The iBooks application must be installed on your Apple device before you can read the EPUB.
Different ways to download an EPUB file to your Apple device:

  • email EPUB files to yourself and transfer the attachment to iBooks.
  • copy EPUB files into DropBox (or a similar service) and use the DropBox app to send them to iBooks.
  • open EPUB files directly from Mobile Safari and open them in iBooks, where they are saved automatically by downloading the EPUB from the website.

Need more help? Visit: http://support.apple.com/kb/HT4059

Kobo

To download an EPUB file to your Kobo from a Windows computer:

  • download and save the EPUB directly onto your desktop.
  • connect your Kobo to your computer using the USB cable and tap “Connect” on your eReader.
  • select “Open folder to view files” to view the contents of your Kobo.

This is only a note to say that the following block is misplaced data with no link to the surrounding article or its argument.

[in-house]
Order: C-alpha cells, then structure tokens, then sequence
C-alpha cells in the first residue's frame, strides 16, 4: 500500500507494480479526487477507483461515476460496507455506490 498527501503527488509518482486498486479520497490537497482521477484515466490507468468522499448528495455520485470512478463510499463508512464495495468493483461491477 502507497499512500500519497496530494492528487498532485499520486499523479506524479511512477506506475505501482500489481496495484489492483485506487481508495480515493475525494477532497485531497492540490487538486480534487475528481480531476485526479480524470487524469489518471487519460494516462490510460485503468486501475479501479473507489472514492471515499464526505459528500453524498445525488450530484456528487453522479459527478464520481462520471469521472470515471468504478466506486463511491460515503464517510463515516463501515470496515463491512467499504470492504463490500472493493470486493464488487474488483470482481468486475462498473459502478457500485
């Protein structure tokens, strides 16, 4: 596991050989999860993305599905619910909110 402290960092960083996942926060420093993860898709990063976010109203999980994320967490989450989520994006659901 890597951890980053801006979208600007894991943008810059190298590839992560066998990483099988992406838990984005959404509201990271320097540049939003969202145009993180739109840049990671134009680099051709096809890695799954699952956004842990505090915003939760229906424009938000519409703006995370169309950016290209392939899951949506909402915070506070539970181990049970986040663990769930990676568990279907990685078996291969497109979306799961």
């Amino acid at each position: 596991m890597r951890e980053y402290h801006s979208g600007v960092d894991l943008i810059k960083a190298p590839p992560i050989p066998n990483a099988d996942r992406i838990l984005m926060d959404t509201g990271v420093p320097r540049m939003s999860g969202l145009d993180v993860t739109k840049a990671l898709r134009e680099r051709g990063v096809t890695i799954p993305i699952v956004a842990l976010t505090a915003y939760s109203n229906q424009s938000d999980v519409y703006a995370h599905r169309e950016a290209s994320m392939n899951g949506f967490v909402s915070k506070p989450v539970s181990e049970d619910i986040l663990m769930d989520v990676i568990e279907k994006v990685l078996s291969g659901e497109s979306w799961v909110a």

• navigate to where you have stored your EPUB file in “Finder”, in documents or downloads, and drag and drop it into the Kobo window. You can now disconnect your Kobo to read the eBook.

To download an EPUB to your Kobo from a Mac:

  • download and save the EPUB directly onto your desktop.
  • connect your Kobo to your computer using the USB cable and tap “Connect” on your eReader.
  • open your “Finder” application.
  • select “Kobo eReader” from the listed devices to view the contents of your Kobo.
  • navigate to where you have stored your EPUB file in “Finder”, probably in documents or downloads, and drag and drop it into the Kobo window. You can now disconnect your Kobo to read the eBook.

Turn on your Kobo and your EPUB will be located in “eBooks”, while a PDF will be located in “Documents”.
Need more information? Visit: http://www.kobo.com/help/koboaura/response/?id=3784&type=3

Sony Reader

To download an EPUB file on your Sony Reader™:

  • ensure you have already installed the Reader™ Library for PC/Mac software
  • select the eBook you want from our website and click the link to download it.
  • connect the Reader™ to your computer.
  • open the Reader™ Library software and click “Library” in the left-hand pane and select the eBook to view it.

Need more help? Visit: https://au.readerstore.sony.com/apps_and_devices/

Amazon Kindle 2nd Generation devices